Thanks to the organizers, presenters and participants for an informative and enjoyable event. We had 101 registrations, 39 in-person, 62 online via Zoom as part of the lineup of local JuliaCon meetups. We cordially invite the community to JuliaCon with events going on from July 19th to July 29th, please see the full schedule here. Registration is free.
For those interested in Julia for High-Performance Computing (HPC) we invite participants to the Julia for HPC Minisymposium at JuliaCon to learn more about community efforts in HPC, Requires registration to JuliaCon.
The link to the tutorial and presentations are now posted in the agenda section below. Please feel free to reach out to the organizers, presenters, and participants to continue building the community inside ORNL. Thanks!
The Julia programming language is a modern open-source Domain-Specific-Language (DSL) for science. Built for performance as a front-end to LLVM, Julia attempts to challenge the status-quo in which dynamic languages can't reach desirable levels of performance, while the use of traditional compiled languages C, C++ and Fortran can be a costly development and maintenance investment for scientific projects. Julia builds upon the sucess of Fortran as the out-of-the-box abstraction for multidimensional arrays and math, while providing a powerful high-level interface for data analysis, visualization and interactive computing (the Julia REPL, and the Ju in Jupyter). In addition, several aspects that traditionally belong to a language ecosystem are core aspects of Julia: packaging, reproducible environments, and powerful macros metaprogramming for code instrumentation (profiling, testing, etc.) and interoperability with existing Fortran and C interfaces. Thus, Julia provides an interesting investment when trying to find a balance between development costs and scientific discovery.
Aims and Scope
The Julia for ORNL Science Workshop, JuFOS, invites the scientific community to share current challenges and opportunities in building, maintaining and deploying complex scientific workflows combining multiple programming languages, libraries, ecosystem. The goal is to provide a venue to exchange research and development ideas about current state-of-the-art development of scientific codes at ORNL and potential collaborations and investments around a relatively new language designed for science. We welcome applications from the wide range of experimental, observational, high-performance computing (HPC) projects at ORNL. We will summarize our ideas, findings and key opportunities in a subsequent report that we will share with the community and interested participants.
While this is a hybrid event, we encourage in-person participation for the tutorial, working lunch session, lightning talks and birds-of-a-feather (BoF) discussion to learn more about the language and its community. In addition, JuFOS is serving as a local meetup to the virtual JuliaCon 2022 July 27th-29th, so we invite potential ORNL presenters at JuliaCon to share their work with the lab community.
Registration Link: Please register by July 15th here.
Registration is still open for virtual participation until July 15th, in-person registration is closed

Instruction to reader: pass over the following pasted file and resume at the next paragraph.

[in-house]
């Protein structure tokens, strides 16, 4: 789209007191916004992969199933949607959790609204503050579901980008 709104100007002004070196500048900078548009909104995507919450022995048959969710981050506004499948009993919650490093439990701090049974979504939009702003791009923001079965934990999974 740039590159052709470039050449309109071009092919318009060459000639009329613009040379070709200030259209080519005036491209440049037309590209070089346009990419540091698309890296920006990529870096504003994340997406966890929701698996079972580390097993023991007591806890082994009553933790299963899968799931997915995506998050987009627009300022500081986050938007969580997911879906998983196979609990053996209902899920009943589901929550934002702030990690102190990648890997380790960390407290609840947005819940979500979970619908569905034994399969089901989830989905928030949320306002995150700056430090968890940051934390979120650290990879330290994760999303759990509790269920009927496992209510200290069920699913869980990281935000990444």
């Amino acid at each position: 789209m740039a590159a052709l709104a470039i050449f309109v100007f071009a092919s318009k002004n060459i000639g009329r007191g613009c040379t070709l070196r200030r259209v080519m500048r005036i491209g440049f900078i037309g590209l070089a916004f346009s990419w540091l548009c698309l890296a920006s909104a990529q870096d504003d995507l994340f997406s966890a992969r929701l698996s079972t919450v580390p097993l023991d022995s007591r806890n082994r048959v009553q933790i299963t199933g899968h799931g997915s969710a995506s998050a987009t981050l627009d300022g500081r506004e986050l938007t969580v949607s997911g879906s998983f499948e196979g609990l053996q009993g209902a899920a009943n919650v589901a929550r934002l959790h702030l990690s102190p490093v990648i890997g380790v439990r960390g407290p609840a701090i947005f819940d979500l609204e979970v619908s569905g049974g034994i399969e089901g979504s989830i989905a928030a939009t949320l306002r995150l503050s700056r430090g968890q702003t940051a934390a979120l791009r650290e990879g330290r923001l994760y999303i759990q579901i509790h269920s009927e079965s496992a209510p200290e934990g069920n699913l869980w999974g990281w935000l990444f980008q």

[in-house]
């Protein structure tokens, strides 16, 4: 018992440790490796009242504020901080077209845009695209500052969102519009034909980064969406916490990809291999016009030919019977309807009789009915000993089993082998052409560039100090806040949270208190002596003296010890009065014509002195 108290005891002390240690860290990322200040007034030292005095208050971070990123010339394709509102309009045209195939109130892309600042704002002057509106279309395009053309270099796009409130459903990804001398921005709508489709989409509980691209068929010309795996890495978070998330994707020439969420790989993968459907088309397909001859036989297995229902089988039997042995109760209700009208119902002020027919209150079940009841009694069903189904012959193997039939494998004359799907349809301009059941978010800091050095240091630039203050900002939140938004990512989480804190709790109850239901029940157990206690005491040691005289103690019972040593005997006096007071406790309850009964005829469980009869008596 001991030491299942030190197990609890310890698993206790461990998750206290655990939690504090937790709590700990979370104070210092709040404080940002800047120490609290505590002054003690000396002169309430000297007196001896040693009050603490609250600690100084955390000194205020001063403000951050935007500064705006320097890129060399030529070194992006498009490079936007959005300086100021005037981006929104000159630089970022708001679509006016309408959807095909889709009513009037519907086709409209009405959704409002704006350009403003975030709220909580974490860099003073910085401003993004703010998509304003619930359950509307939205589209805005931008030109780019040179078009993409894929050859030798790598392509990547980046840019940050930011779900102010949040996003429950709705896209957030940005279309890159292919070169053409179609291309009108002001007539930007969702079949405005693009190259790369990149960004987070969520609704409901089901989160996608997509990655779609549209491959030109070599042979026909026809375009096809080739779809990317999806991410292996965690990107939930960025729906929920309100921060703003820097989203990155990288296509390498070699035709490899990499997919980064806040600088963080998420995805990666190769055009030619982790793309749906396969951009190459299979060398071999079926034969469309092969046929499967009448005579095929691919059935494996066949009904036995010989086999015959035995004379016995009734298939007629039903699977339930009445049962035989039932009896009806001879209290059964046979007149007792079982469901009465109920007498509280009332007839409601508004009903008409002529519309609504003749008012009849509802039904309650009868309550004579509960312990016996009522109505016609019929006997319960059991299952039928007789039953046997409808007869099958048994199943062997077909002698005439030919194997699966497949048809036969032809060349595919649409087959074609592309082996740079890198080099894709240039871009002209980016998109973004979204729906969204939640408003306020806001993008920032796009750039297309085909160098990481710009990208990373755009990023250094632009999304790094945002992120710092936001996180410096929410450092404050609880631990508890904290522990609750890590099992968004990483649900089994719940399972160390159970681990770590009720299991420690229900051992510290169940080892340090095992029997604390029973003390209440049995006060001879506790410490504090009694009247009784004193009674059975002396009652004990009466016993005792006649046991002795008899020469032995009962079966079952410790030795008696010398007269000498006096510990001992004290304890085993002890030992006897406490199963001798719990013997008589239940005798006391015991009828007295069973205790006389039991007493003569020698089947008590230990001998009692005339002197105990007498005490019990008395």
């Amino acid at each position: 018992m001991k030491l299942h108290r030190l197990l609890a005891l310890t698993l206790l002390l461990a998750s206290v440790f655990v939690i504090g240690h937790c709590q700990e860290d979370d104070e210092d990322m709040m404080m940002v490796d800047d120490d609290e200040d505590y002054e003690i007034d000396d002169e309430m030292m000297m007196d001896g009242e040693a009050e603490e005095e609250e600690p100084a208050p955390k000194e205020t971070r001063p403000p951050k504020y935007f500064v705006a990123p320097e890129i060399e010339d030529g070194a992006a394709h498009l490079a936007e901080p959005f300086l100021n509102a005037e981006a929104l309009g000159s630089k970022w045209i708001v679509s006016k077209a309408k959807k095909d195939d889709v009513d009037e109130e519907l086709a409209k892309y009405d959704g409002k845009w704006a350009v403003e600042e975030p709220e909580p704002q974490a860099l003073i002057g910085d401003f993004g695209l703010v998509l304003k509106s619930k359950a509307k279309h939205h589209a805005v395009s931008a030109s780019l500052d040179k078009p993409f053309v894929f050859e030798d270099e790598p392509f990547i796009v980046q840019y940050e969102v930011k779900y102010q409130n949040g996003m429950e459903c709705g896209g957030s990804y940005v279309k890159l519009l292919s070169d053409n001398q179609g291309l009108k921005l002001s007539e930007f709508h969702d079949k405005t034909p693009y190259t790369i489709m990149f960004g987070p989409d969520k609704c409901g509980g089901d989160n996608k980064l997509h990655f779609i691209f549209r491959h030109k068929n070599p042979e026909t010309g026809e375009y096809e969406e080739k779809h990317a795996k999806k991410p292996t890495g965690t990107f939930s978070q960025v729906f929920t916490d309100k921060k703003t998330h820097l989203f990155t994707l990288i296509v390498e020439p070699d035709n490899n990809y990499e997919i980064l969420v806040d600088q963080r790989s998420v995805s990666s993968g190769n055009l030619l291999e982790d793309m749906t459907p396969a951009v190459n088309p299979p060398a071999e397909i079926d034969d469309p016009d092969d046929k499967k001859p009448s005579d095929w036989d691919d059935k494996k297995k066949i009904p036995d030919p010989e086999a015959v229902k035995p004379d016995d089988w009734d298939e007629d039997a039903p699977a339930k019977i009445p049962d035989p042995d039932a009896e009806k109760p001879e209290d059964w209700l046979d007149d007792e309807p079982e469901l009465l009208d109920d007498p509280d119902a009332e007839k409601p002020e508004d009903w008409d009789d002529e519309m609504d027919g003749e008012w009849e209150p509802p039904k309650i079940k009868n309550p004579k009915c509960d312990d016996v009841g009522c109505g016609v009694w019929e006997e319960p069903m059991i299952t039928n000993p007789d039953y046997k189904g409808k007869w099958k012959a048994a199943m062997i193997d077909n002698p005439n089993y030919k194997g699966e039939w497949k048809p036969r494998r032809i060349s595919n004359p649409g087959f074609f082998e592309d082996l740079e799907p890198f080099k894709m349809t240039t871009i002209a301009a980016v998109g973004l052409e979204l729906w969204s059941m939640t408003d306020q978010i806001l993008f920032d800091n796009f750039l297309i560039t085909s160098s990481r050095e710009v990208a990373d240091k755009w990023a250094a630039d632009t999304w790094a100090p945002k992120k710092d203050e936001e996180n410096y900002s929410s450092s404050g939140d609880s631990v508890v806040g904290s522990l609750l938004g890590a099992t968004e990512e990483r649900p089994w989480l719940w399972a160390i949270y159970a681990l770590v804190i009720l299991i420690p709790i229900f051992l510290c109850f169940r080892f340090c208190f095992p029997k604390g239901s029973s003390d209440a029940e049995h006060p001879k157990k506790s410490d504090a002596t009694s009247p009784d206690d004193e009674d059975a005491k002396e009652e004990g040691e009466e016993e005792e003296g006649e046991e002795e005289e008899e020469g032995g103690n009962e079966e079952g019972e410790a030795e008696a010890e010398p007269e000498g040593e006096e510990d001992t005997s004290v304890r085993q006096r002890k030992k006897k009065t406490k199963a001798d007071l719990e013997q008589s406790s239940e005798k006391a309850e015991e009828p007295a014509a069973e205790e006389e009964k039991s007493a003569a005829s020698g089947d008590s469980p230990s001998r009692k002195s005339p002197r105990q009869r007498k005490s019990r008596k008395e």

The registration form includes the option to propose a lightning talk.
- Registration is required for in-person and virtual meeting option via Zoom
- We encourage early registration for in-person participation due to the venue’s limited capacity (closed)
Call for Lightning Talks
We invite ORNL participants to present a 3 to 5 minute lightning talk that aligns with the scope of the workshop (option provided in the registration form).
- Experiences using Julia in experimental, observational science
- Experiences using Julia in heterogeneous HPC (CPU, GPU, network, I/O, etc.)
- Existing codesign challenges in C, C++, Fortran, Python: packaging, performance, composition, programming models
- Status and roadmap of languages for scientific computing
- Artificial Intelligence, Machine Learning (AI/ML) workflows
- Experiences with high-level languages (Python, R, Julia) in HPC
- Ecosystems for Reproducibility and Performance Portability
- Community codes written in Julia
- Julia as a language for teaching computational science concepts
- Interactive data analysis and visualization (Jupyter, Pluto.jl)
- Julia for research software engineering
- High-level languages for rapid prototyping
Click on the links for the slides
|10:00am-12:00pm||Intro to Julia [examples repo] [notebooks]||Philip Fackler, William Godoy|
|12:20pm-12:25pm||Opening Remarks||Jeffrey Vetter|
|12:25pm-1:00pm||Julia status, community and opportunities||William Godoy|
|1:10pm-2:30pm||Lightning Talks Session (5 min each)||Pedro Valero-Lara|
|Experience of Julia Accelerator Interfaces in comparison to Fortran+MPI||Youngsung Kim|
|Python and HPC for Biosciences and Materials||Ada Sedova|
|Disadvantages of Julia||Gavin Wiggins|
|Comments about my experience with C/C++/OpenMP/MPI on HPC||Jean-Luc Fattebert|
|Interning with Julia||Elise Dettling|
|RIOPA.jl: a proxy app for reproducing I/O patterns||Philip Fackler|
|Continuous Integration with GitHub Actions and Julia||Alexia Arthur|
|pyMBIR: A Python-Based Tool for Model-Based Computed Tomography Reconstruction||Singanallur Venkatakrishnan|
|Tips for Using Julia on the Wombat Cluster||Ross Miller|
|The view of a newcomer to Julia||Christian Trefftz|
|Training Transformers at scale with Python||John Gounley|
|Performance in Julia (Matrix-Matrix Multiplication)||Pedro Valero-Lara|
|2:40pm-3:30pm||Birds-of-a-feather: Julia at ORNL||Pedro Valero-Lara|
|3:30pm-4:00pm||Closing remarks, adjourn||Pedro Valero-Lara, William Godoy|
- William F Godoy
- Pedro Valero-Lara
- Philip W Fackler
- Gregory R Watson
- Jeffrey S Vetter
- Donna Wilkerson
- Theresa Ahearn